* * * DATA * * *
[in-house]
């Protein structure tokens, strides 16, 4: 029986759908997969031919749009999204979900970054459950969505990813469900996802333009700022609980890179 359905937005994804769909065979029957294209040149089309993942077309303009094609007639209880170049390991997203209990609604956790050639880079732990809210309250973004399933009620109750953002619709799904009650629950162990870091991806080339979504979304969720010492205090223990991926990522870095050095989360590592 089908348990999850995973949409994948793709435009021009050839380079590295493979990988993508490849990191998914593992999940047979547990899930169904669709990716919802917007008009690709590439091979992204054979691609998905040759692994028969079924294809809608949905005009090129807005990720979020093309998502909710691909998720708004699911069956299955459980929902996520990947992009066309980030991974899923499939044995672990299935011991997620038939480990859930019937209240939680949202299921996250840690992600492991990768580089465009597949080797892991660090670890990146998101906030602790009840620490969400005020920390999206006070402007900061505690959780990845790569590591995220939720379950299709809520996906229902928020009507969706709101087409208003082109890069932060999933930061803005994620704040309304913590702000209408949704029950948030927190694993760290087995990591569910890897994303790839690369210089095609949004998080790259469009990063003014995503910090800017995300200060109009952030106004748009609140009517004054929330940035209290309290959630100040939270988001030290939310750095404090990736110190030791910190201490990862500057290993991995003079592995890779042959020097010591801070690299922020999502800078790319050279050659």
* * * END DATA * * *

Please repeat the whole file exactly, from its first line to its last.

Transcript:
[in-house]
């Protein structure tokens, strides 16, 4: 029986759908997969031919749009999204979900970054459950969505990813469900996802333009700022609980890179 359905937005994804769909065979029957294209040149089309993942077309303009094609007639209880170049390991997203209990609604956790050639880079732990809210309250973004399933009620109750953002619709799904009650629950162990870091991806080339979504979304969720010492205090223990991926990522870095050095989360590592 089908348990999850995973949409994948793709435009021009050839380079590295493979990988993508490849990191998914593992999940047979547990899930169904669709990716919802917007008009690709590439091979992204054979691609998905040759692994028969079924294809809608949905005009090129807005990720979020093309998502909710691909998720708004699911069956299955459980929902996520990947992009066309980030991974899923499939044995672990299935011991997620038939480990859930019937209240939680949202299921996250840690992600492991990768580089465009597949080797892991660090670890990146998101906030602790009840620490969400005020920390999206006070402007900061505690959780990845790569590591995220939720379950299709809520996906229902928020009507969706709101087409208003082109890069932060999933930061803005994620704040309304913590702000209408949704029950948030927190694993760290087995990591569910890897994303790839690369210089095609949004998080790259469009990063003014995503910090800017995300200060109009952030106004748009609140009517004054929330940035209290309290959630100040939270988001030290939310750095404090990736110190030791910190201490990862500057290993991995003079592995890779042959020097010591801070690299922020999502800078790319050279050659």